Importantly to Babcock, who has been long speculated to prefer bigger, “stop” oriented goaltenders who push pucks away and close off long-distance opportunities, Ramo is significantly bigger at 6’2, 205 than the 5’10, 170 Enroth. Even if that doesn’t come to fruition, both Antoine Bibeau and Garret Sparks are of similar builds and are putting up above-average AHL numbers at the moment.

In short, Enroth is underperforming. We all know he can be better than this, but we don’t know when that time will come. In Toronto’s current situation, they can’t afford to wait, so he’s only been put in worst case scenario situations and he’s been unable to pull out the huge bounce-back performance he needs to regain confidence. All of this while an unsigned goalie has his name on a locker stall and the kids below both show signs of readiness.

It’s a tough place to be in. Nobody can realistically blame the Leafs if they decide to move on from their recent addition, be it through trade, waivers, or mutual termination, but you can’t help but feel sympathetic for the player all the same.

      • Hardy

        both are waivers exempt.

        if a player requires waivers they would have already passed through to go down and wouldnt need to go back through to come up. ie. toronto can recall michalek, laich anytime they want

    • Tigon

      That might help. I cannot help but feel that the defence isn’t doing him any favours as well and I’m sure having a third goalie at practice, especially a guy not even on the team with a locker room stall and name plate, isn’t helping matters.

      “I’m the backup so I don’t play very often. I stay in game shape through practice, which isn’t the same as regularly playing games. And now when I do practice this other guy who isn’t even on our team is taking time away from me and hovering around like a dog at my dinner table.”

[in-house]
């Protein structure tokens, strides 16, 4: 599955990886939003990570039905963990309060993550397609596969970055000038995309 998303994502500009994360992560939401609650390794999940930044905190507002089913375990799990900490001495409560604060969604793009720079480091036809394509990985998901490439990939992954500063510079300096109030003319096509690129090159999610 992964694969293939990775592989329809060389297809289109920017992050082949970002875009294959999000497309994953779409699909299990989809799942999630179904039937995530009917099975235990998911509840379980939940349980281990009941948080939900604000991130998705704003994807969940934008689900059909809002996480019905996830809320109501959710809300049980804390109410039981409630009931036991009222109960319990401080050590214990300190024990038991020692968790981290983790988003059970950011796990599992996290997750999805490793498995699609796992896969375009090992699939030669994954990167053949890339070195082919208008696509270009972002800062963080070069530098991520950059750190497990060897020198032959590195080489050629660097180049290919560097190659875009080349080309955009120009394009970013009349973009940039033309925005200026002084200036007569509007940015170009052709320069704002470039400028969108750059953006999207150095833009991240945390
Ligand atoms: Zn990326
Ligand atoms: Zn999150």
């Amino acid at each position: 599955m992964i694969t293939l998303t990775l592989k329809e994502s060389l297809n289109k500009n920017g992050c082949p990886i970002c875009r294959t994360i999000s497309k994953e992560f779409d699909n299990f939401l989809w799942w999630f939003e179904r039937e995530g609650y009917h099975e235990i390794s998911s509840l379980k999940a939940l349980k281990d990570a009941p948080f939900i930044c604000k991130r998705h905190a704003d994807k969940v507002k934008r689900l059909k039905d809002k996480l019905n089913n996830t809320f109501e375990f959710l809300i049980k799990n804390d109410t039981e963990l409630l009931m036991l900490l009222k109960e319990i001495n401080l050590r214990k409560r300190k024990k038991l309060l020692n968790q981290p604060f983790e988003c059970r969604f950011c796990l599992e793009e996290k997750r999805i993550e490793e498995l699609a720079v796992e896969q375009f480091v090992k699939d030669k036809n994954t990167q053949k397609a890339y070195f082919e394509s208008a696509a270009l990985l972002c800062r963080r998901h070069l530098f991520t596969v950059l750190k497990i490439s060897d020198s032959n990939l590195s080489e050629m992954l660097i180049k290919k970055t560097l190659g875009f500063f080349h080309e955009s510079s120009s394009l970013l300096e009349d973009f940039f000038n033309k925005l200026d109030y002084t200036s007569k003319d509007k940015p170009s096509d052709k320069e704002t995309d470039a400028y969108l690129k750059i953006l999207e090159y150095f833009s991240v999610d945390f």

Yeah, probably not a good feeling. I wouldn’t feel able to perform well in that work condition.

  • FlareKnight

    With Andersen they could wait for him to bounce back. He had the long term deal and really there was no other choice. A bargain backup? Unfortunately not as much leash nor as few options to run with.

    It’s an unfortunate situation for him, but I’m not sure the solution. Backup goalies aren’t going to be given long stretches of starts to work through problems and find their game. There is the pressure to get the job done with limited starts.

    In the end I feel worse for Matthews. He scores and every single time his team has let him down. How Matthews can be winless when scoring a goal is just nuts.

  • Stan Smith

    Such is the life of a career back-up goalie. While there was speculation the Leafs didn’t even need Enroth at the start of the season, that opportunities to get the occasional start for Sparks and Bibeau might be better, it appears that Leaf management were smart to leave Sparks and Bibeau out of the picture, and leaving them with the Marlies. We saw what sitting on the bench for the Leafs did for Sparks game least season.